|Download the Google Earth software; click the "Sky" icon in the toolbar to switch to Google Sky. Use this sky map to view the planets, stars, and galaxies.|
AMSER: Astronomy: "The Applied Math and Science Education Repository is a portal of educational resources and services built specifically for use by those in Community and Technical Colleges but free for anyone to use." The astronomy portion of this portal searches over 170 educational resources available on selected astronomy sites.
Astronomical Resources: A very comprehensive list of astronomical resources with frequent updates provided by the Space Telescope Science Institute.
Astronomy at Foothill College: An excellent departmental site with selected links to Astronomy sites on the Internet sponsored by Andrew Fraknoi, Chair of the Astronomy Department at Foothill College.
Astronomy in Japan: "This page is written in English and designed primarily to give people who do not speak Japanese a window into one of the most interesting and fascinating aspects of Japanese culture and provides links in the following subjects: Japanese Starlore and Astronomical History, Astronomy Activities and Articles of Human Interest, Astronomy Sites in Japan with Pages in English, Sites of Interest in History of Astronomy and Cultural Astronomy."
Astronomy Picture of the Day: "Each day a different image or photograph of our fascinating universe is featured, along with a brief explanation written by a professional astronomer." Be sure to visit the archived images and index.
Astronomy Resources: The Max Planck Institute for Extraterrestrial Physics in Munich, Germany has provided this collection of links to resources in the History of Astronomy, Space Flight, and Archaeoastronomy; a comprehensive list of observatories of all types, such as robotic, virtual and ground-based; and satellites and space probes.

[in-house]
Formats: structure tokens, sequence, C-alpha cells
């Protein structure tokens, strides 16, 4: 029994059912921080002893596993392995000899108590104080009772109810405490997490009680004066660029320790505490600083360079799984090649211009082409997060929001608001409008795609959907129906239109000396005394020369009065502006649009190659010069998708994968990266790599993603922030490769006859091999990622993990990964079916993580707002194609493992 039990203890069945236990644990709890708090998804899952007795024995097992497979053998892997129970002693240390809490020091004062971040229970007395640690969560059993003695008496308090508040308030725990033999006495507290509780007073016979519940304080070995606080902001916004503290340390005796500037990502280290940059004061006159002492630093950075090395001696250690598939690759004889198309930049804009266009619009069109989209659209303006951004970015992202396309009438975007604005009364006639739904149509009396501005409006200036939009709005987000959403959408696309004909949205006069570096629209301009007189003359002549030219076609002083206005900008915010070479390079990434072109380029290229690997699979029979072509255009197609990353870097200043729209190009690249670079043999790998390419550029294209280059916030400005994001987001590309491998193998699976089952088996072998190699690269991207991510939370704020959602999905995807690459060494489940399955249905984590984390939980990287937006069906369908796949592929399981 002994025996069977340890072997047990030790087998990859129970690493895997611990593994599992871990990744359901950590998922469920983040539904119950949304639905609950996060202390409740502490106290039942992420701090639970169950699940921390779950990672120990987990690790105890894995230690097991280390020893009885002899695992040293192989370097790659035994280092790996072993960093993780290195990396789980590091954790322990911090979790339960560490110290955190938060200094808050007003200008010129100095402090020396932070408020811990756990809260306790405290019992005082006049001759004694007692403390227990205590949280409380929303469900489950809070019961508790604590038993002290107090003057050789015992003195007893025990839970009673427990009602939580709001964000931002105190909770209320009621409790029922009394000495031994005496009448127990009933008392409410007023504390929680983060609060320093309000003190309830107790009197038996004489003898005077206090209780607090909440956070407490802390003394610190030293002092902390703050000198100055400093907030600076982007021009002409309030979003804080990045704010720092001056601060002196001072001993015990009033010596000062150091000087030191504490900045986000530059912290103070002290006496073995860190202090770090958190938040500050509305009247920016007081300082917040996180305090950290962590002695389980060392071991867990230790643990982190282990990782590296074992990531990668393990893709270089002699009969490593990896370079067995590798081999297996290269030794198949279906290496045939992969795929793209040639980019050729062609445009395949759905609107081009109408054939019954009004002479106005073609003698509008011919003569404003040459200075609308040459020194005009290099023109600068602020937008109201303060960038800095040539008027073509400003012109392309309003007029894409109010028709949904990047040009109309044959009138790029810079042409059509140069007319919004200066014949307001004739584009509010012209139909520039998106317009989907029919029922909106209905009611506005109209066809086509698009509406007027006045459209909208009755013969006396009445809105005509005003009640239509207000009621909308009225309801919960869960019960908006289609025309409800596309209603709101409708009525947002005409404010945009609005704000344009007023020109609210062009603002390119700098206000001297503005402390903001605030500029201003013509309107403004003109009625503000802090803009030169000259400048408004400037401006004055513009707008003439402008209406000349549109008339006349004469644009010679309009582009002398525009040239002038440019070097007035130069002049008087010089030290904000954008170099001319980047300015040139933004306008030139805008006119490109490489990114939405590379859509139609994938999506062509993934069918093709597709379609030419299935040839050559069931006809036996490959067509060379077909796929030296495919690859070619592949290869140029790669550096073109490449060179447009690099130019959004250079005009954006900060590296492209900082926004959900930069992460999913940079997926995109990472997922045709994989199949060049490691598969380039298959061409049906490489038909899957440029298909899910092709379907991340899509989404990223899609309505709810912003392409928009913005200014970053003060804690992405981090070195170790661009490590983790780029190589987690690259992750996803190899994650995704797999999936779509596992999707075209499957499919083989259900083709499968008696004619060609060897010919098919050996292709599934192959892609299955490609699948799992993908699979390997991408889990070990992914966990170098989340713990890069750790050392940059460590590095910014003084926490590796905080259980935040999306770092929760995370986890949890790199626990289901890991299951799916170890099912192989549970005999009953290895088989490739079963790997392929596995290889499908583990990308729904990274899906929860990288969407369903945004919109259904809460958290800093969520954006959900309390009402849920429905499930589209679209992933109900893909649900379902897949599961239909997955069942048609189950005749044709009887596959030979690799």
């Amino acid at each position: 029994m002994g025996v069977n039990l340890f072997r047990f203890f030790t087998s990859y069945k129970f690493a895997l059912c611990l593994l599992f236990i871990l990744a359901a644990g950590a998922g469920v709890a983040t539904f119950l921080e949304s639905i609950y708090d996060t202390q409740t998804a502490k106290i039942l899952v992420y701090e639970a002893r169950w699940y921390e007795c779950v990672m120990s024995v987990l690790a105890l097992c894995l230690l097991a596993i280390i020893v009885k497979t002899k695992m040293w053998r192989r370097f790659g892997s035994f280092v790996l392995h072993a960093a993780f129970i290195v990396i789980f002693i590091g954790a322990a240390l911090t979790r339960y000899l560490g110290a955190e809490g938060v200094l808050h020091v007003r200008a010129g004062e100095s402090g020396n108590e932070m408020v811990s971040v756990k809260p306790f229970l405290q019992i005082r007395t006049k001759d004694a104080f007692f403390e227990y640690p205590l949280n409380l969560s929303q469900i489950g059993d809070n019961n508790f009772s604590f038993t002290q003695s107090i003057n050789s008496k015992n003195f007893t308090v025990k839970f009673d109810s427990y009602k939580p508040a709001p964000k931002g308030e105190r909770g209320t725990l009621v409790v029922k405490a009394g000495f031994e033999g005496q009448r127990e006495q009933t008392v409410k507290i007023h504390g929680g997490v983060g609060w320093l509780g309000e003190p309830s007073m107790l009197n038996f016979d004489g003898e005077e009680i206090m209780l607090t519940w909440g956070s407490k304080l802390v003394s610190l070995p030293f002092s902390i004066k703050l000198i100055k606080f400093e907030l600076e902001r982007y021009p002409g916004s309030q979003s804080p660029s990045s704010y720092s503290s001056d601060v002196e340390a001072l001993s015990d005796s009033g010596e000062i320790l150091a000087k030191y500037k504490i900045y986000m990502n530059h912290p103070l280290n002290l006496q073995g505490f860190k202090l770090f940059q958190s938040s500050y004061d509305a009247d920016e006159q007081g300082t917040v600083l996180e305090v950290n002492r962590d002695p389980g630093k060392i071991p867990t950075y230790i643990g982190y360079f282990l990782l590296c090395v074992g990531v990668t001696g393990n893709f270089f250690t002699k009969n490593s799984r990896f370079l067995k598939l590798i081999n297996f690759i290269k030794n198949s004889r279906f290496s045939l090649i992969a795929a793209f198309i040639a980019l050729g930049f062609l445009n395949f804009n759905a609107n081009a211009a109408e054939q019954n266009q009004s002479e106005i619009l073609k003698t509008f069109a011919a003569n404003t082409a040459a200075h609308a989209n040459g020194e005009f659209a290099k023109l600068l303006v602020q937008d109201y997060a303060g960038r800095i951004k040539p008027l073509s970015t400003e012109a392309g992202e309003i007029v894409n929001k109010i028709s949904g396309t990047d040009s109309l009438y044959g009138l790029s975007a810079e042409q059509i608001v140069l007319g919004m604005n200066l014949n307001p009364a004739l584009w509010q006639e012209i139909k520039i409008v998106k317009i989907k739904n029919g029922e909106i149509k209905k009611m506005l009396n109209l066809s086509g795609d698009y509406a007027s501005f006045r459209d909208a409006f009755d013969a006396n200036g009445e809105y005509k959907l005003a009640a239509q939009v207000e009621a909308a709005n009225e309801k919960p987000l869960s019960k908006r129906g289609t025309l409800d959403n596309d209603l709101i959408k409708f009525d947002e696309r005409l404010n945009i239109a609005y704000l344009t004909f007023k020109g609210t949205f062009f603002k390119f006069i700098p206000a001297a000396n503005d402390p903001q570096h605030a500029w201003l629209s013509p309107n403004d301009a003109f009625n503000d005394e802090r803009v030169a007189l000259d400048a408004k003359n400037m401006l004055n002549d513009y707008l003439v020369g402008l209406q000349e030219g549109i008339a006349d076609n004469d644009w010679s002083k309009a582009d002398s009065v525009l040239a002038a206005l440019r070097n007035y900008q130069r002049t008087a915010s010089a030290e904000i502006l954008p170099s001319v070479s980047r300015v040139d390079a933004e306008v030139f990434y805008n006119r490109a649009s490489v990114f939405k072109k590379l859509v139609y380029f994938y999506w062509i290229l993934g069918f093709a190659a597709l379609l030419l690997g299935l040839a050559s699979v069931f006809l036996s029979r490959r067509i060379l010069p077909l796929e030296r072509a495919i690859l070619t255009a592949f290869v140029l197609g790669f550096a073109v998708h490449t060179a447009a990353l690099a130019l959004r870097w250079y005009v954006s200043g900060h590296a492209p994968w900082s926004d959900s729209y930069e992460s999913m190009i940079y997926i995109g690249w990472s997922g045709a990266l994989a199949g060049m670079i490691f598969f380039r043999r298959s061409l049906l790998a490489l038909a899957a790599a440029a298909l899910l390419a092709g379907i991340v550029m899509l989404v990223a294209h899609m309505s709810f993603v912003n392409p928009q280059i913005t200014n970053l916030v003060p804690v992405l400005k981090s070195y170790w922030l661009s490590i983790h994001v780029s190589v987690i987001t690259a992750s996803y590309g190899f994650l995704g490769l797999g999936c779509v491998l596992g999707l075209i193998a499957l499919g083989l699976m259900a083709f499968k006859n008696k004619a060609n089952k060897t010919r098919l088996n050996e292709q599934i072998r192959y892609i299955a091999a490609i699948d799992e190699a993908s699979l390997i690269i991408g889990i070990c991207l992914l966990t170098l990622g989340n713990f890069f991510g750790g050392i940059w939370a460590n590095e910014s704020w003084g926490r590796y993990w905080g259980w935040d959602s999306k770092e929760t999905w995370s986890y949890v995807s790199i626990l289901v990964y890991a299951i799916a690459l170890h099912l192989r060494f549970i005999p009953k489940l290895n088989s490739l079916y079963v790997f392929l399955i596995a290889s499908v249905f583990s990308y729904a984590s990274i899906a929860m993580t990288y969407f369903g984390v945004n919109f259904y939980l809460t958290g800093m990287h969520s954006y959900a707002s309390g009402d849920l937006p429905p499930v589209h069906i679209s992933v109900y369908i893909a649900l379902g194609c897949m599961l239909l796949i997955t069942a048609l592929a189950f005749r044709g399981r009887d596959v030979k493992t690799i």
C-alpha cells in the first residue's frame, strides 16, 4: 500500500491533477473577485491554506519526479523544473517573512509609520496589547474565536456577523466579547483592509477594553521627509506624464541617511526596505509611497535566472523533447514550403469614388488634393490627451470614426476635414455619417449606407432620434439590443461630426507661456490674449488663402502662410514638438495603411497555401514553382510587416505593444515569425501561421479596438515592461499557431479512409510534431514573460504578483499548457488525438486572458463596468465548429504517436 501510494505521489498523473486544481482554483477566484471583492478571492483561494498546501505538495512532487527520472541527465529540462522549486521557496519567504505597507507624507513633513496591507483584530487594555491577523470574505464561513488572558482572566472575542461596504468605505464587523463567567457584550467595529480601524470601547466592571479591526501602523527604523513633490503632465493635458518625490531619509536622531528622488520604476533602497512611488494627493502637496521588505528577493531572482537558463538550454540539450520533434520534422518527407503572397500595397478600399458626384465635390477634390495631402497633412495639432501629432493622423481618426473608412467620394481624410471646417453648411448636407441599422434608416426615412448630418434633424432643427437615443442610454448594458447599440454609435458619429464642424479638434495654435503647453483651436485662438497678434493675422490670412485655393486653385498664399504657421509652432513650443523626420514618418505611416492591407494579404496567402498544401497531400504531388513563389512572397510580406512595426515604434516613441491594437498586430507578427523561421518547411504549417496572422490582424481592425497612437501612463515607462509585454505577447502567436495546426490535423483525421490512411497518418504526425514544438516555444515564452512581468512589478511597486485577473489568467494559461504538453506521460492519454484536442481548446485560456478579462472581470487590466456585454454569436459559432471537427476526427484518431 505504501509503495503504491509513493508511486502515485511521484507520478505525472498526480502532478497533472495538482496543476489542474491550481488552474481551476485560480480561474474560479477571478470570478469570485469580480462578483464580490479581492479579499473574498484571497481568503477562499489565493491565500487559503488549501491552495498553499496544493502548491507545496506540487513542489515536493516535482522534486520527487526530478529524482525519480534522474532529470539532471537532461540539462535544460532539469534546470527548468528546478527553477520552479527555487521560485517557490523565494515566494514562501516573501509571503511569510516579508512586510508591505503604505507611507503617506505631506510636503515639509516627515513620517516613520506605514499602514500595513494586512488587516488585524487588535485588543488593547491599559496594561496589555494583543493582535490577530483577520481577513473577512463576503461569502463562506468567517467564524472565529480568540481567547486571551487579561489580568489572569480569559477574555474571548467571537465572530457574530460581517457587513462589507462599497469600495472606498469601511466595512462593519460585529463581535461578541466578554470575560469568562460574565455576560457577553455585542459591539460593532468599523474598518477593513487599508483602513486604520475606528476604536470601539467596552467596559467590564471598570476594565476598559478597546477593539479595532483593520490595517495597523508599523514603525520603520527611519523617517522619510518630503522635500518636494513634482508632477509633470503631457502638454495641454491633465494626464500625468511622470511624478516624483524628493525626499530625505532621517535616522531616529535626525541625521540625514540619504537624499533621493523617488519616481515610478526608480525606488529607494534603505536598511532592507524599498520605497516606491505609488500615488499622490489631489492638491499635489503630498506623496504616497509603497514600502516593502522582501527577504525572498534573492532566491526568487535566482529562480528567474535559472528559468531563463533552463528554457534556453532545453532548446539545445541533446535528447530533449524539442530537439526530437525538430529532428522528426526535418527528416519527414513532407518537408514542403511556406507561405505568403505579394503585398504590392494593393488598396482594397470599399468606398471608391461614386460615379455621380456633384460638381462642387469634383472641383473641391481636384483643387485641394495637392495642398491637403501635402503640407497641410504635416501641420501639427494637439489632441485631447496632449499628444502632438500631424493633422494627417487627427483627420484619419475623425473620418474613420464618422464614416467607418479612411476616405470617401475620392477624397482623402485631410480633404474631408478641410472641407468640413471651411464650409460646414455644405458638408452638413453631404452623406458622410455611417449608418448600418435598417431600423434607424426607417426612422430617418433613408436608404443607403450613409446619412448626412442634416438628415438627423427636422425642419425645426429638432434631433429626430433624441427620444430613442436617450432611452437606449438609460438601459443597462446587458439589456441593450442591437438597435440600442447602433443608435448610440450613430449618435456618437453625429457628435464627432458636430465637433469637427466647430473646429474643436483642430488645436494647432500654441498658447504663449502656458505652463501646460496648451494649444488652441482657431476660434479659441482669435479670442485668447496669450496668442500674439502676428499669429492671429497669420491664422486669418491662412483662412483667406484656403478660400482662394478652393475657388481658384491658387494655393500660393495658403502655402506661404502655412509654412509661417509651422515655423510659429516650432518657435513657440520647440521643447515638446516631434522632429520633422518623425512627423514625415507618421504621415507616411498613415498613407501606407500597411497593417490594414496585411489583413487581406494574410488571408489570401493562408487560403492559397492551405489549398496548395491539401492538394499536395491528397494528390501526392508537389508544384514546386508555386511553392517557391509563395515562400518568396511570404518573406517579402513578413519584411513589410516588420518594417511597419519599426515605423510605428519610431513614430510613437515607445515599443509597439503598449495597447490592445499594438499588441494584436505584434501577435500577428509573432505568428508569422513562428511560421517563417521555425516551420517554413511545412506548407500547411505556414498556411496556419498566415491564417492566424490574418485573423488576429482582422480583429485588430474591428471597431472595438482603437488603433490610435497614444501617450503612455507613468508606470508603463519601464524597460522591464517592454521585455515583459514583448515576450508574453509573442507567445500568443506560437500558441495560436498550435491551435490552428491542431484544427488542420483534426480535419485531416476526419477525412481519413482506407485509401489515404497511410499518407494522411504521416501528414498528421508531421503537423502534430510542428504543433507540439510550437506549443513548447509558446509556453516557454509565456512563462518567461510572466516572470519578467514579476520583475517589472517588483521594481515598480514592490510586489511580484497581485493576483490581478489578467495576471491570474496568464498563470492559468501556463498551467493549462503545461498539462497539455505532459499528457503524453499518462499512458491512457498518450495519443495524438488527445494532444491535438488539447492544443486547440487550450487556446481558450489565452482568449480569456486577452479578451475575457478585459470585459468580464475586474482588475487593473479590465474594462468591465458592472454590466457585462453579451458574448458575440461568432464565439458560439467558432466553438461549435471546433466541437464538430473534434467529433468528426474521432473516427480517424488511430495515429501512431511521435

Astronomy Space Center: Jim Martindale's reference guide to Astronomy gives an overview to space Science with links to dictionaries and databases.
CiteSeer: A research index to digitized scientific documents and other literature sponsored by The National Science Foundation and NASA. Search capability provided by Google and hosted by Penn State's College of Information Sciences and Technology.
Encyclopedia Astronautica: "Mark Wade's Encyclopedia Astronautica is a complete resource for rockets, spacecraft launch vehicles, astronauts, cosmonauts, spaceflight engines, space history exploration, and more." Browse the Encyclopedia with the alphabetic bar at the top of the page.
JPL Solar System Dynamics: "This site provides information related to the orbits, physical characteristics, and discovery circumstances for most known natural bodies in orbit around our sun."
Landsat Program: "The Landsat Program is a series of Earth-observing satellite missions jointly managed by NASA and the U.S. Geological Survey. Since 1972, Landsat satellites have collected information about Earth from space. This science, known as remote sensing, has matured with the Landsat Program."
Linda Hall Library of Science: A catalog of rare full-text summaries from ancient primary sources in astronomy. A digitized historical collection of rare astronomy exhibitions and books published as early as 1400 from the collection of the Linda Hall Library in Kansas City, Missouri. Early digitized drawings are available through a constellation index.
Lunar and Planetary Institute: Click on the resources link to find scientific databases including images of craters and other planetary information. "The Lunar and Planetary Institute is a focus for academic participation in studies of the current state, evolution, and formation of the solar system. The Institute is housed in the USRA Center for Advanced Space Studies (CASS), located in Houston, Texas."
Mars Surveyor 2001: This is NASA's website for viewing images taken by the Mars Odyssey spacecraft. The site provides an overview of Mars exploration as well as Odyssey's status and progress.
Nine Planets: An overview of the history, mythology, and current scientific knowledge of each of the planets and moons including an interplanetary index to the Solar System. Each major body in the solar system has a page which includes pictures, some scientific and historical facts, a page of data on any satellites the body may have, and links to additional resources.